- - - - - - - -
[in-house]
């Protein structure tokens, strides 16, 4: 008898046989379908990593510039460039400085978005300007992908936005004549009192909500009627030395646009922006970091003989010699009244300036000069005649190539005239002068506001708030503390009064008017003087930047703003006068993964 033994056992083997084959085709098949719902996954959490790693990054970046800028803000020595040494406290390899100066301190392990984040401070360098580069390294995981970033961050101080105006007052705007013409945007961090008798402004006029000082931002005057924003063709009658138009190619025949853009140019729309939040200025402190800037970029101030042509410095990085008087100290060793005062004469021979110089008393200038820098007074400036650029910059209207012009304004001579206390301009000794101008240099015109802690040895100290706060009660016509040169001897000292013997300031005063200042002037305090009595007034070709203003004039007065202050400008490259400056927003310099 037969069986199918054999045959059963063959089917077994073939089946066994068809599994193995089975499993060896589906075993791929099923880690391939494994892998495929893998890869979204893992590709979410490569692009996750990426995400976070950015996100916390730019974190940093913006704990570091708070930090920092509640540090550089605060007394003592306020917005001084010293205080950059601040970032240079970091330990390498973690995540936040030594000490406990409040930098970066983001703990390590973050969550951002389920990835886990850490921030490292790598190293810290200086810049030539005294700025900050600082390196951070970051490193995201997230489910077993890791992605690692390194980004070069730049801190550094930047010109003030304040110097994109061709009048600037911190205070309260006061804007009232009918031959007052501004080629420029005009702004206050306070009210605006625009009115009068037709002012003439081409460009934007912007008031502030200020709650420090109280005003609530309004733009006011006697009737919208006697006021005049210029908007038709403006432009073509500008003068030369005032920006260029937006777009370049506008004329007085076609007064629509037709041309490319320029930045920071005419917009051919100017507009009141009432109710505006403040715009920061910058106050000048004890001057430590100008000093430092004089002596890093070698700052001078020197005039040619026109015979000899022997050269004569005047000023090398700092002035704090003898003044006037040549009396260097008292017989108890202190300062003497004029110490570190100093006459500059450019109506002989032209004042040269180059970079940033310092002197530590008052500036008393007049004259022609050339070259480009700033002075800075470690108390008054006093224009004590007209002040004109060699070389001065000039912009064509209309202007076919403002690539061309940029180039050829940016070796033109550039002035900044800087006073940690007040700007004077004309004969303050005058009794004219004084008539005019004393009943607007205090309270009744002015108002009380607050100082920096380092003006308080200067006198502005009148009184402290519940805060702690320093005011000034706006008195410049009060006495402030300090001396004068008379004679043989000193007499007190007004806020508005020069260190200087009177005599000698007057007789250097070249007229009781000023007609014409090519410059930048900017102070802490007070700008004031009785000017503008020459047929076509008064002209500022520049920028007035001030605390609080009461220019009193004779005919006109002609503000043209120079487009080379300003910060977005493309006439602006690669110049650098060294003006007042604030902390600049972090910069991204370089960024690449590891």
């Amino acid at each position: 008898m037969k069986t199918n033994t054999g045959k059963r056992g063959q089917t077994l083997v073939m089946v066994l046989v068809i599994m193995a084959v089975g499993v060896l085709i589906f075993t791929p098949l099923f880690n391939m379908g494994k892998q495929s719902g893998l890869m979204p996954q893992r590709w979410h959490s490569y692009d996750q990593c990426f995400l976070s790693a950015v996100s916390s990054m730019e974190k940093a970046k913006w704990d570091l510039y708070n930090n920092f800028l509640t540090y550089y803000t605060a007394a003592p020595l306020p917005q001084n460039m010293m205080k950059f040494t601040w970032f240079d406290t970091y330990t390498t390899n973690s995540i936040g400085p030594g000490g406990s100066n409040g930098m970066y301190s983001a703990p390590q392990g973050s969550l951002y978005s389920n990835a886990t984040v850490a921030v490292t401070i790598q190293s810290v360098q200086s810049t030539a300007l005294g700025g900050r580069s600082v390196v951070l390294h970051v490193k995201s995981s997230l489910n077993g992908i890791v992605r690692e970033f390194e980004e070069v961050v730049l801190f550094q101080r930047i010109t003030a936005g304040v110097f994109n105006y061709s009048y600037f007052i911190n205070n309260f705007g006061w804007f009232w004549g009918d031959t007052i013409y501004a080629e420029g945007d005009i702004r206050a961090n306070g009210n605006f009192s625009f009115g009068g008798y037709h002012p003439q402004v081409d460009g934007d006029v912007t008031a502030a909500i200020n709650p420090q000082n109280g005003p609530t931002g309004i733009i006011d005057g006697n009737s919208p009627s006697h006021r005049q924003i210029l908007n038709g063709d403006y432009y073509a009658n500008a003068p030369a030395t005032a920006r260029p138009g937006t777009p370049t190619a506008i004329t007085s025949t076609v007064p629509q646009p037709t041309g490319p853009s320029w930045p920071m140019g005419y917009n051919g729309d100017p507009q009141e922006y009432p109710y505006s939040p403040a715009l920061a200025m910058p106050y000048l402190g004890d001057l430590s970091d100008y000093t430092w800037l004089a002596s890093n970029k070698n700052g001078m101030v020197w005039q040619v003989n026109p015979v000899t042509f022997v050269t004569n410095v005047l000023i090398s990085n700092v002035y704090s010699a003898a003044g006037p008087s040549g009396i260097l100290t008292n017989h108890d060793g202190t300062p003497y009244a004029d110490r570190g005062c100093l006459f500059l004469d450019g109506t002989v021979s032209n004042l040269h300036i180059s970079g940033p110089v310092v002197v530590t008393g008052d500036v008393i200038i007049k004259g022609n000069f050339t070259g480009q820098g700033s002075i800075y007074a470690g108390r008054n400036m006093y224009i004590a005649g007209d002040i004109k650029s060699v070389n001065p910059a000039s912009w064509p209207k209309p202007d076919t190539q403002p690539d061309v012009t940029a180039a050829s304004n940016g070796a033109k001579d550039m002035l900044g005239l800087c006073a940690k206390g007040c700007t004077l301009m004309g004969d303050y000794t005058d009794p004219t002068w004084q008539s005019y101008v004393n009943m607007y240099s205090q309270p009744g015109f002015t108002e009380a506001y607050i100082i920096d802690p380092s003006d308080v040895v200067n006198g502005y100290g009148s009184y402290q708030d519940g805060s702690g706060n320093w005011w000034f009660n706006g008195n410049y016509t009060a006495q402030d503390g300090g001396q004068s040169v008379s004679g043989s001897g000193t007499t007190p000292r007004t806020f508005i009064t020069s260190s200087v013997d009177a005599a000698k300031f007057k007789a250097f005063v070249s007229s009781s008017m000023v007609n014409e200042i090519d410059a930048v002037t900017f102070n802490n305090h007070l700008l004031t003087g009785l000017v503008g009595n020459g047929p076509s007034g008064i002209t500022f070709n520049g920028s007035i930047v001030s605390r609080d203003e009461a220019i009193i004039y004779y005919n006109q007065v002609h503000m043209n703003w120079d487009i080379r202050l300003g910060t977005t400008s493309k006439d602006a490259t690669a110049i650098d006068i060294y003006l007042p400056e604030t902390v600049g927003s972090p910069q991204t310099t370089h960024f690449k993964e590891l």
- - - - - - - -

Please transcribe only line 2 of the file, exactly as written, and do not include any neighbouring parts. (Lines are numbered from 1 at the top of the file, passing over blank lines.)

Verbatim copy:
């Protein structure tokens, strides 16, 4: 008898046989379908990593510039460039400085978005300007992908936005004549009192909500009627030395646009922006970091003989010699009244300036000069005649190539005239002068506001708030503390009064008017003087930047703003006068993964 033994056992083997084959085709098949719902996954959490790693990054970046800028803000020595040494406290390899100066301190392990984040401070360098580069390294995981970033961050101080105006007052705007013409945007961090008798402004006029000082931002005057924003063709009658138009190619025949853009140019729309939040200025402190800037970029101030042509410095990085008087100290060793005062004469021979110089008393200038820098007074400036650029910059209207012009304004001579206390301009000794101008240099015109802690040895100290706060009660016509040169001897000292013997300031005063200042002037305090009595007034070709203003004039007065202050400008490259400056927003310099 037969069986199918054999045959059963063959089917077994073939089946066994068809599994193995089975499993060896589906075993791929099923880690391939494994892998495929893998890869979204893992590709979410490569692009996750990426995400976070950015996100916390730019974190940093913006704990570091708070930090920092509640540090550089605060007394003592306020917005001084010293205080950059601040970032240079970091330990390498973690995540936040030594000490406990409040930098970066983001703990390590973050969550951002389920990835886990850490921030490292790598190293810290200086810049030539005294700025900050600082390196951070970051490193995201997230489910077993890791992605690692390194980004070069730049801190550094930047010109003030304040110097994109061709009048600037911190205070309260006061804007009232009918031959007052501004080629420029005009702004206050306070009210605006625009009115009068037709002012003439081409460009934007912007008031502030200020709650420090109280005003609530309004733009006011006697009737919208006697006021005049210029908007038709403006432009073509500008003068030369005032920006260029937006777009370049506008004329007085076609007064629509037709041309490319320029930045920071005419917009051919100017507009009141009432109710505006403040715009920061910058106050000048004890001057430590100008000093430092004089002596890093070698700052001078020197005039040619026109015979000899022997050269004569005047000023090398700092002035704090003898003044006037040549009396260097008292017989108890202190300062003497004029110490570190100093006459500059450019109506002989032209004042040269180059970079940033310092002197530590008052500036008393007049004259022609050339070259480009700033002075800075470690108390008054006093224009004590007209002040004109060699070389001065000039912009064509209309202007076919403002690539061309940029180039050829940016070796033109550039002035900044800087006073940690007040700007004077004309004969303050005058009794004219004084008539005019004393009943607007205090309270009744002015108002009380607050100082920096380092003006308080200067006198502005009148009184402290519940805060702690320093005011000034706006008195410049009060006495402030300090001396004068008379004679043989000193007499007190007004806020508005020069260190200087009177005599000698007057007789250097070249007229009781000023007609014409090519410059930048900017102070802490007070700008004031009785000017503008020459047929076509008064002209500022520049920028007035001030605390609080009461220019009193004779005919006109002609503000043209120079487009080379300003910060977005493309006439602006690669110049650098060294003006007042604030902390600049972090910069991204370089960024690449590891």